As you may be aware, you will be receiving dividends (from your equity funds) and interest payments (from your fixed interest funds) within your personal account even though these are not displayed in your Wealthsimple account as separate receipts. This is all down to the fact that your investments are made up of something called "accumulation" units.
"Accumulation" units immediately use the proceeds of any dividend and interest payments and reinvest them into additional units in the fund. This ensures that your cash works as hard as possible for you, by being invested in the market, and not sitting idly. In essence, your dividend payments are all reflected in the overall return and value of your investments.
Even though you don’t see these dividend and interest payments, unfortunately you may still be liable to pay tax on these! How these are taxed depends on whether they have come from your equity funds (dividends) or your fixed interest funds (interest).
Dividends (from your equity funds)
Everybody has a dividend allowance of £2,000 per annum (for the current tax year). Therefore, if the overall level of dividends you have received (including any dividends you may have received outside of the portfolio) is lower than this dividend allowance, you will have no tax to pay! Please note that you do not need to tell HMRC if your overall dividends are within your dividend allowance for the tax year.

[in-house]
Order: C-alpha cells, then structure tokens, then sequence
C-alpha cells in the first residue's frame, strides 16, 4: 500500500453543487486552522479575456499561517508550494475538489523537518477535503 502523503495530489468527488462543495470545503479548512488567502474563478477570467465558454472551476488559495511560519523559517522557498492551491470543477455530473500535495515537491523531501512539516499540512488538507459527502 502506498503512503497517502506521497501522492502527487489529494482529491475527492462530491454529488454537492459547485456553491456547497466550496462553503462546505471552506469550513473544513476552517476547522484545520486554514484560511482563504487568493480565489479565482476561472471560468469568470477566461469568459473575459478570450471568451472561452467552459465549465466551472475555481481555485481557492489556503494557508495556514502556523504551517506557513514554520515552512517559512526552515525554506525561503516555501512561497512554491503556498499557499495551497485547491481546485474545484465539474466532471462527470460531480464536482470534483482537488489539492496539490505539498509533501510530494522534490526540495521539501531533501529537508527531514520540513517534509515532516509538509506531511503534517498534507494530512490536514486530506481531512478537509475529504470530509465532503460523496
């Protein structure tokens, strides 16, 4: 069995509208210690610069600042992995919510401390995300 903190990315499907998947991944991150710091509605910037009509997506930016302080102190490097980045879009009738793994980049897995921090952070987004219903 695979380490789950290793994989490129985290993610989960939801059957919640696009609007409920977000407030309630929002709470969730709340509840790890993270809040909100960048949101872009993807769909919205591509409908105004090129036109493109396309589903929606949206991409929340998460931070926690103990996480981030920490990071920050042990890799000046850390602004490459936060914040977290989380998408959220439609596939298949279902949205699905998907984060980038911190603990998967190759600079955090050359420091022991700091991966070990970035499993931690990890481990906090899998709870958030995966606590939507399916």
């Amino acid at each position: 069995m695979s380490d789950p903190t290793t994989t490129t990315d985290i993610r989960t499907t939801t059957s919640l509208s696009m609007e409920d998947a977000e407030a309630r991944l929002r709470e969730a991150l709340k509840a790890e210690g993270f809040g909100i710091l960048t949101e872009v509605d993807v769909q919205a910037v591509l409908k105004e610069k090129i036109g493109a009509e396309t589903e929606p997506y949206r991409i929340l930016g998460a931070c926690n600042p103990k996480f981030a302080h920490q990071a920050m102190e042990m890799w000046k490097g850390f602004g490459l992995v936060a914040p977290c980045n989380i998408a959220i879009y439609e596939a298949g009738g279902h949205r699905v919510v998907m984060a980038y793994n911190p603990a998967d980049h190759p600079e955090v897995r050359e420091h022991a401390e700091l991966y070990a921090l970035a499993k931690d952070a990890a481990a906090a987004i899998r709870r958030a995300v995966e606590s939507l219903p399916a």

If you have received dividends in excess of £2,000 per annum in a given tax year, you will have to report these to HMRC via self assessment and you will be taxed according to your income tax band.
If you received dividends in excess of £2,000 in the last tax year, we strongly recommend that you speak to a professional accountant.
Interest payments (from your fixed interest funds)
UK residents have the following Personal Savings Allowances which means that any interest received from your fixed interest funds is tax-free if it is within the limits below:
Basic Rate Tax Payer: £1,000.
Higher Rate Tax Payer: £500.
Additional Rate Tax Payer: £0.
For example, if you are a basic rate tax payer and received interest below £1,000 from your Wealthsimple portfolio, you will not have any tax to pay.
If you received interest in excess of your Personal Savings Allowance in the last tax year, we strongly recommend that you speak to a professional accountant.
Capital Gains tax
Every time a sale is made within your personal account, you will either make a gain or a loss on the individual fund.
You will be liable to pay capital gains tax on any gains made in excess of the current capital gains tax exemption (£12,300 for the 2020/21 tax year).
Please note that you only need to report the gains on your tax return if (i) you have made gains of more than the capital gains tax exemption (£12,300 for the 2020/21 tax year), and/or (ii) any of the disposals that you have made are over £50,000.
This also includes any gains you may have made in taxable account outside of your Wealthsimple portfolio.
If you have made capital gains of over £12,000 in the tax year, we recommend that you seek professional advice from an accountant.
Learn more about Personal accounts here!